Michigan’s homeless face major barriers to health care. Here’s how care providers are trying to help.

September 27, 2018 (Second Wave Media) – This article is part of State of Health, a series examining health disparities, how they affect Michigan’s children and seniors, and the innovative solutions being developed to address them. It is made possible with funding from the Michigan Health Endowment Fund.

Imagine being a gay or lesbian teenager thrown out of your home, living on the streets, finding out you’re HIV positive, and trying to navigate the healthcare system your own. Or imagine being a homeless transgender teen getting jeered at by other patients in the waiting room of a community health clinic.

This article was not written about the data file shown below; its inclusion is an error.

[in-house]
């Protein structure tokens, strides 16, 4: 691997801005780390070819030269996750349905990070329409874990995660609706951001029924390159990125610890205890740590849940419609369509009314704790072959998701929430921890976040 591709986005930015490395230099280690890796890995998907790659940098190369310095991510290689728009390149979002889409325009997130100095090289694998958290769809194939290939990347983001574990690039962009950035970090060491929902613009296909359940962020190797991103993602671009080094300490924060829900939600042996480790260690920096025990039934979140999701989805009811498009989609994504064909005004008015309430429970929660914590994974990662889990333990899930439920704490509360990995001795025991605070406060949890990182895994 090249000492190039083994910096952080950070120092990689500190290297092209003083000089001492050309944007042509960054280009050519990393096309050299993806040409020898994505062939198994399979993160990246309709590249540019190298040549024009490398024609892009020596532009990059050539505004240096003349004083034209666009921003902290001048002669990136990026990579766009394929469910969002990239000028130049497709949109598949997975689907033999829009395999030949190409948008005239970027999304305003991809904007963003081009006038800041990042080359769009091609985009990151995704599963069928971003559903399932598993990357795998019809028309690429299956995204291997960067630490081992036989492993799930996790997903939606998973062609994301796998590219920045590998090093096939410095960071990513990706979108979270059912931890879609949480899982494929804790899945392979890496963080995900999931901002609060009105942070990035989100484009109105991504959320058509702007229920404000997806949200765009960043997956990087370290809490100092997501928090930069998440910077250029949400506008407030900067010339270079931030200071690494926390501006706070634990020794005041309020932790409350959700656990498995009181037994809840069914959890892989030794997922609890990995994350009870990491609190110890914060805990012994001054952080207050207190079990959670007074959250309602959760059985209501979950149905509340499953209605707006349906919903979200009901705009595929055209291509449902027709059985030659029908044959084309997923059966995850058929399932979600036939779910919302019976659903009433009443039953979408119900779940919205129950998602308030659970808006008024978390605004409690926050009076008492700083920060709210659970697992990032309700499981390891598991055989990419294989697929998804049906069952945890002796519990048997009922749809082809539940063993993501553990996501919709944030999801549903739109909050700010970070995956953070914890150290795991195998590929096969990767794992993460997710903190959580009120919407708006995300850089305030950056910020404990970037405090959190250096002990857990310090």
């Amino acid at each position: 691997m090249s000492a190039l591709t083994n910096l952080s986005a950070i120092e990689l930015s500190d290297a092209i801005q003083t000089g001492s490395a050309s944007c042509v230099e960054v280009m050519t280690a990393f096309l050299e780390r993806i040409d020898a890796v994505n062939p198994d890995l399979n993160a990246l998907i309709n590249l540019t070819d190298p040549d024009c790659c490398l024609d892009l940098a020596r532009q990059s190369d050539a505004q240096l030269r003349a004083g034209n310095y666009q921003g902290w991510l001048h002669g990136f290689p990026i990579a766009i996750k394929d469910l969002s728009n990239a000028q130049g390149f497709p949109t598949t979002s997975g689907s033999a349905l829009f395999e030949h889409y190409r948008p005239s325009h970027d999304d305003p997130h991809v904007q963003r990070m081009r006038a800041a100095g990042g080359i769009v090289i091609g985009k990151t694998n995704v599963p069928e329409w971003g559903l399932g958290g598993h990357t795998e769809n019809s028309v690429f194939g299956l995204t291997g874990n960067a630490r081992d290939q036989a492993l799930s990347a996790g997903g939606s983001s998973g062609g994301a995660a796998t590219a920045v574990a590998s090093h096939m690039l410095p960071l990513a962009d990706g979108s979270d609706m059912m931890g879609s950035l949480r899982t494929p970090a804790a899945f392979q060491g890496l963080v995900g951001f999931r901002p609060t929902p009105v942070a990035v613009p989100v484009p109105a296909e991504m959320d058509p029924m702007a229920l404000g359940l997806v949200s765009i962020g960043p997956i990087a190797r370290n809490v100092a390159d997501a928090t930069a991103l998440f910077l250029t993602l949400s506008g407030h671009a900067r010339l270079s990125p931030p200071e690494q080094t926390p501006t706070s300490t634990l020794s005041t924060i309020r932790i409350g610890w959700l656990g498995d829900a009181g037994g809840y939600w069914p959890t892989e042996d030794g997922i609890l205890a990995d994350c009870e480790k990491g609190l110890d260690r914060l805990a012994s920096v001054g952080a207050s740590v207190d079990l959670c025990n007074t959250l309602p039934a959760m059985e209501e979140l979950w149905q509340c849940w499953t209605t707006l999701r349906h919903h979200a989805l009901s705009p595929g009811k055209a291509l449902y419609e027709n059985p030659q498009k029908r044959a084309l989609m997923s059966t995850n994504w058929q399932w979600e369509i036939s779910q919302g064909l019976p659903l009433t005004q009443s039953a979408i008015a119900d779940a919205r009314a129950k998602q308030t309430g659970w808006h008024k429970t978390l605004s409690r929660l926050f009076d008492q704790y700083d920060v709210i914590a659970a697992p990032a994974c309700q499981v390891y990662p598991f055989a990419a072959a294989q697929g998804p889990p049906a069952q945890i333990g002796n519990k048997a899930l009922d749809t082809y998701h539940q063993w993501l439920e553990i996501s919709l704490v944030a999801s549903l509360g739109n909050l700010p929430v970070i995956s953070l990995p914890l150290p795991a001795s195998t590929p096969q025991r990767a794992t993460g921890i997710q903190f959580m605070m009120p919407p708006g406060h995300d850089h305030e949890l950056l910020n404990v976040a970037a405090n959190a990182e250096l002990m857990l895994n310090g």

That was the reality for many of the clients served by the Ruth Ellis Center (REC) in Highland Park, says Mark Erwin-McCormick, director of development and advancement for the center.

The organization’s drop-in center was already offering “low-barrier” access to food, showers, laundry facilities, recreation, and peer support. But when staff asked how they could better serve their clients, they found that the homeless LGBTQ youth they served were still facing significant barriers in accessing primary care services.

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